Search Property For Sale

Commercial property in KZN: Richmond

Google+ Pinterest LinkedIn Tumblr +

The town is the centre of a farming area and many local businesses provide services of various kinds for the agricultural community

Infamously known as being the battleground of political violence between members of the ANC and IFP during the turbulent 1980s and early 1990s, Richmond today is a town caught in a time warp.

Set on the banks of the upper Illovo River in KwaZulu-Natal, about 40km southwest of Pietermaritzburg, Richmond’s key economic activity is farming – timber, sugar cane, poultry, citrus and dairy. The British Byrne settlers, originally from New Forest/Beaulieu in Hampshire, established Richmond in 1850 as Beaulieuon-Illovo, but swiftly renamed it Richmond to avoid confusion with the surrounding lands called Beaulieu.

The settlers were colloquially called “the Duke’s people”, and the hire of wagons to their allotments and survey fees were charged to him as the settlers had lost their possessions when their ship sank in Durban harbour. The Duke also met the costs for flour, tents and seed and donated £100 (at the time) towards the construction of a new church.

The Richmond Shopping Centre currently has commercial space to let. Picture: Terry Haywood Photography

Today Zulu is the main language, spoken by 49% of the population, followed by English at 38%. The town is the urban centre and economic hub for a region with most people living in rural areas characterised by low levels of basic services and significant unemployment.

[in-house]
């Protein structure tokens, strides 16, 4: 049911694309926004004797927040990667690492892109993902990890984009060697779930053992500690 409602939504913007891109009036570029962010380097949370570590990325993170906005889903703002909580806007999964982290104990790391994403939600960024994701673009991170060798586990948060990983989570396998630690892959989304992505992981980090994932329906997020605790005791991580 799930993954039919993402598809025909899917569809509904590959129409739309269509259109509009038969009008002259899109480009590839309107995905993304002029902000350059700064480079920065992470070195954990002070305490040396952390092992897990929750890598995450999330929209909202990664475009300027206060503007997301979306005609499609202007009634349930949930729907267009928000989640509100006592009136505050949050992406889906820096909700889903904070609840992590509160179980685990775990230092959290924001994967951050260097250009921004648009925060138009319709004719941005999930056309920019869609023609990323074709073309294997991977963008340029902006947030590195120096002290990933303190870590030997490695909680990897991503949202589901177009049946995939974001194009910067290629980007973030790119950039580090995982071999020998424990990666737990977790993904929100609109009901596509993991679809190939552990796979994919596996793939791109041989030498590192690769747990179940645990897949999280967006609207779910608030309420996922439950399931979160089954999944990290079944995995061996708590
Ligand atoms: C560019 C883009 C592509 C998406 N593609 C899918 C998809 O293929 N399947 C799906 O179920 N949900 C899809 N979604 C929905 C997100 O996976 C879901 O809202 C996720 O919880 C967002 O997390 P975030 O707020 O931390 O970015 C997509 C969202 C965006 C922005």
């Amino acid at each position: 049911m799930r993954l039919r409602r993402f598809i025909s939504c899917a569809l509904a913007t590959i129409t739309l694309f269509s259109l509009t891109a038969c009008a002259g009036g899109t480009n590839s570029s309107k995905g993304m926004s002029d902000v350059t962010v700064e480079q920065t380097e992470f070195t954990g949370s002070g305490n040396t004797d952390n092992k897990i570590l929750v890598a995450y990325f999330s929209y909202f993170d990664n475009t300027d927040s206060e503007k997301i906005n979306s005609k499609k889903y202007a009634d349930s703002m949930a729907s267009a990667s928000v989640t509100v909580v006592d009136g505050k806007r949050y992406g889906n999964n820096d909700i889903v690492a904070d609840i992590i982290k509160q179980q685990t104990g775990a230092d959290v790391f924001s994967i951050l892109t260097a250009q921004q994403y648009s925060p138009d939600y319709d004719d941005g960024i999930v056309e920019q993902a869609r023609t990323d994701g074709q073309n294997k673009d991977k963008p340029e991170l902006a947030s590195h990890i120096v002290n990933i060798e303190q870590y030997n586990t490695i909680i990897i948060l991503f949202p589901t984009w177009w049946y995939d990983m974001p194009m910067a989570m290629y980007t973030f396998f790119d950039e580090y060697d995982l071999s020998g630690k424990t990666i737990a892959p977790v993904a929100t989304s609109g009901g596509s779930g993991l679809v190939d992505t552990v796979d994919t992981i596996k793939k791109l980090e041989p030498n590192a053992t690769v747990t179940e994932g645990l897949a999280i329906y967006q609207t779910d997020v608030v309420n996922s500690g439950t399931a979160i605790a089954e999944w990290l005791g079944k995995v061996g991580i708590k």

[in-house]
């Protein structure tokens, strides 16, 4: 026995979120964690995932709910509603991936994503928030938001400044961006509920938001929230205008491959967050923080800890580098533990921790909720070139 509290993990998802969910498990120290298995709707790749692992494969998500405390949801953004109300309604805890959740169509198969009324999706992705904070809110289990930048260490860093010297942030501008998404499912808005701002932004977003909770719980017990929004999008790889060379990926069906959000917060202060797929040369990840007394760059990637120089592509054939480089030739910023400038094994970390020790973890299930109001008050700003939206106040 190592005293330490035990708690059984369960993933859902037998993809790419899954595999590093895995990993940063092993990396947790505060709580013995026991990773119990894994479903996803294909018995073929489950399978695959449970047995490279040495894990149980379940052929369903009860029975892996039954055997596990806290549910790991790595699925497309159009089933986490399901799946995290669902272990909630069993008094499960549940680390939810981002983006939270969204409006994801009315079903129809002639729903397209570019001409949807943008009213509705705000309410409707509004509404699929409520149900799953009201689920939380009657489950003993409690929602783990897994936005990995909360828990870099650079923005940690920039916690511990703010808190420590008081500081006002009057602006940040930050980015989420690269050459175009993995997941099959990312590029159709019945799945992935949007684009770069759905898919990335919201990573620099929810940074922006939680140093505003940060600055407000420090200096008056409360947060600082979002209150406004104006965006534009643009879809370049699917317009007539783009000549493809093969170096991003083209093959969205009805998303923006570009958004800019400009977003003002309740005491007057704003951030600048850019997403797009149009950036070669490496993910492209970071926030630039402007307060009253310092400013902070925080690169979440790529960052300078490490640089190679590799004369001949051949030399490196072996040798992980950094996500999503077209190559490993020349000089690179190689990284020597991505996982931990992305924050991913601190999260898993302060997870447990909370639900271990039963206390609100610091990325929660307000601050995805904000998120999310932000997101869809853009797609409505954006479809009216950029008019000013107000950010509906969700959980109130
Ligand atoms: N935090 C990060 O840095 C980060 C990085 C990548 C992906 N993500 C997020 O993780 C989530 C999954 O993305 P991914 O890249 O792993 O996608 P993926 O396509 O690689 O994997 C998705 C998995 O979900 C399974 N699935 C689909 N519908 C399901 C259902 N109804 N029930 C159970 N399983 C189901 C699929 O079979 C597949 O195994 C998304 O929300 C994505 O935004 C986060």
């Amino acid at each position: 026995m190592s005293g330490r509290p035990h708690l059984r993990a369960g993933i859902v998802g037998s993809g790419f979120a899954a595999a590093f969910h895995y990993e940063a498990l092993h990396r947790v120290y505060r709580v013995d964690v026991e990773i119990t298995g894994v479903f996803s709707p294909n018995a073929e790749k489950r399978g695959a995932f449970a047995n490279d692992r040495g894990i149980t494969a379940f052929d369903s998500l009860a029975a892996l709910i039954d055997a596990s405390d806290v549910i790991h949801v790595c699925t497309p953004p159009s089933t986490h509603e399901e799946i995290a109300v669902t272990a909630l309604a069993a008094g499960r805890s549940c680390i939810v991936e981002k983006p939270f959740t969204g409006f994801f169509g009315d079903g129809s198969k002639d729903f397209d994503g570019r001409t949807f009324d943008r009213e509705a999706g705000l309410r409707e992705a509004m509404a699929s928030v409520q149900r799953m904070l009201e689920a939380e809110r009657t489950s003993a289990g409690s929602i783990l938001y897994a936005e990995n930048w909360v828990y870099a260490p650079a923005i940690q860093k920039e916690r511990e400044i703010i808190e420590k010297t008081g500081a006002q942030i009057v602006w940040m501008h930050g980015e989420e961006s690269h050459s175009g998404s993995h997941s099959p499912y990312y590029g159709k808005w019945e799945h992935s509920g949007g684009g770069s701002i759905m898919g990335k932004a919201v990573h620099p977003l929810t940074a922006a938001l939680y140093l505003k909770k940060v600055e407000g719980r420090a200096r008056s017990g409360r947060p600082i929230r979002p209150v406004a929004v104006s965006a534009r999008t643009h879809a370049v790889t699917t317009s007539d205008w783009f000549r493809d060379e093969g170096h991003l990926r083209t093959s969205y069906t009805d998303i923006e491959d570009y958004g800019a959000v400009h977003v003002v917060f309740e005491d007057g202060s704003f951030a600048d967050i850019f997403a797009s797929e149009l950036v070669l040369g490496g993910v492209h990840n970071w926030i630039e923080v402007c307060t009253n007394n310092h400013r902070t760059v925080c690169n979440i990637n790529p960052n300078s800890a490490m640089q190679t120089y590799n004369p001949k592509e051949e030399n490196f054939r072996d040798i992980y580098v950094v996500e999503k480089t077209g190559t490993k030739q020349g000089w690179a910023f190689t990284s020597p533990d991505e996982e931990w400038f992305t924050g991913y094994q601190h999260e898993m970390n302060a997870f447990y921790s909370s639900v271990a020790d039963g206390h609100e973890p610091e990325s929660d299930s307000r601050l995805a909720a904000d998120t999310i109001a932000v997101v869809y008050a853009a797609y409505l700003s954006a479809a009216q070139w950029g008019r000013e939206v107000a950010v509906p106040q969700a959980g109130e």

According to the Richmond Municipality Final Integrated Development Plan 2015/2016 report, land use is typically urban with high levels of limited infrastructural and service development and an adequate provision of social facilities.

Soap and Bubbles owner Delia Jeffs says her family farmed in the area when she was a child, and returning to Richmond to establish her business has not been a mistake. She points to the economic revival slowly happening in the town, and loves the “peaceful, quiet environment and lifestyle”.

New commercial space enters the market. Picture: Terry Haywood Photography

Most commercial properties for sale or to rent are on farming and agricultural land. Recently an array of farms have been offered for sale with prices ranging from R1.95 million for a 1.7ha off-grid smallholding to R2.5m for a 6ha farm and R4.2m for 12.5ha. In February the old Thornville Hotel came on to the market for R3.5m. It has 17 rooms that can be individually let.

Requiring renovation, the buildings include a bottle store, bar, pool area and large hall suitable for hire. It could be be converted into a rehabilitation centre, home for the elderly or training centre. Located on the Richmond main street, a 240m² business came to the market with a R1.4m price tag.

Some of the original commercial spaces still operate as trading establishments, with a handful of them renovated to 21st century standards. Picture: Terry Haywood Photography

The commercial property adjoins a residential house and has easy street access and foot traffic visibility. Investors seeking vacant land will be interested in the 1 126m² plot that came up for sale in the Richmond central business district for R280 000 that is ideally suited to establish a commercial venture.